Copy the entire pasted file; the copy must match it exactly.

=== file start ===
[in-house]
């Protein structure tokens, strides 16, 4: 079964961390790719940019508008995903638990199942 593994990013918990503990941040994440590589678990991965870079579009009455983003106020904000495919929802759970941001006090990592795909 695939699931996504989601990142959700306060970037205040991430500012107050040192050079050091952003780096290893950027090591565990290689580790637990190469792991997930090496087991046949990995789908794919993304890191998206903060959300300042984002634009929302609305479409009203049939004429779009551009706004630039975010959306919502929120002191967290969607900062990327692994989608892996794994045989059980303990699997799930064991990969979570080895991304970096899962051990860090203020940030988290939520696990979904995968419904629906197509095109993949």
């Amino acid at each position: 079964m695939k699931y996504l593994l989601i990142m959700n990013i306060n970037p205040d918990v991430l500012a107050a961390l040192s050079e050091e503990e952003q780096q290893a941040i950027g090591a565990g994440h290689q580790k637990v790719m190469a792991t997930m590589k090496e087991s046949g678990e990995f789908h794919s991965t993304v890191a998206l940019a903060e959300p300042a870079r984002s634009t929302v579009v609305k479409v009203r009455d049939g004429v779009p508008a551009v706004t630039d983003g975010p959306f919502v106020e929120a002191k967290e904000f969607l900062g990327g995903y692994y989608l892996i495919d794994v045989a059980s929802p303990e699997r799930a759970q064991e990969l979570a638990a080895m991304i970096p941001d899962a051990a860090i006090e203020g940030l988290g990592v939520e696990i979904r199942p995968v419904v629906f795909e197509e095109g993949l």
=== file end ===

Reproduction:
[in-house]
């Protein structure tokens, strides 16, 4: 079964961390790719940019508008995903638990199942 593994990013918990503990941040994440590589678990991965870079579009009455983003106020904000495919929802759970941001006090990592795909 695939699931996504989601990142959700306060970037205040991430500012107050040192050079050091952003780096290893950027090591565990290689580790637990190469792991997930090496087991046949990995789908794919993304890191998206903060959300300042984002634009929302609305479409009203049939004429779009551009706004630039975010959306919502929120002191967290969607900062990327692994989608892996794994045989059980303990699997799930064991990969979570080895991304970096899962051990860090203020940030988290939520696990979904995968419904629906197509095109993949």
């Amino acid at each position: 079964m695939k699931y996504l593994l989601i990142m959700n990013i306060n970037p205040d918990v991430l500012a107050a961390l040192s050079e050091e503990e952003q780096q290893a941040i950027g090591a565990g994440h290689q580790k637990v790719m190469a792991t997930m590589k090496e087991s046949g678990e990995f789908h794919s991965t993304v890191a998206l940019a903060e959300p300042a870079r984002s634009t929302v579009v609305k479409v009203r009455d049939g004429v779009p508008a551009v706004t630039d983003g975010p959306f919502v106020e929120a002191k967290e904000f969607l900062g990327g995903y692994y989608l892996i495919d794994v045989a059980s929802p303990e699997r799930a759970q064991e990969l979570a638990a080895m991304i970096p941001d899962a051990a860090i006090e203020g940030l988290g990592v939520e696990i979904r199942p995968v419904v629906f795909e197509e095109g993949l």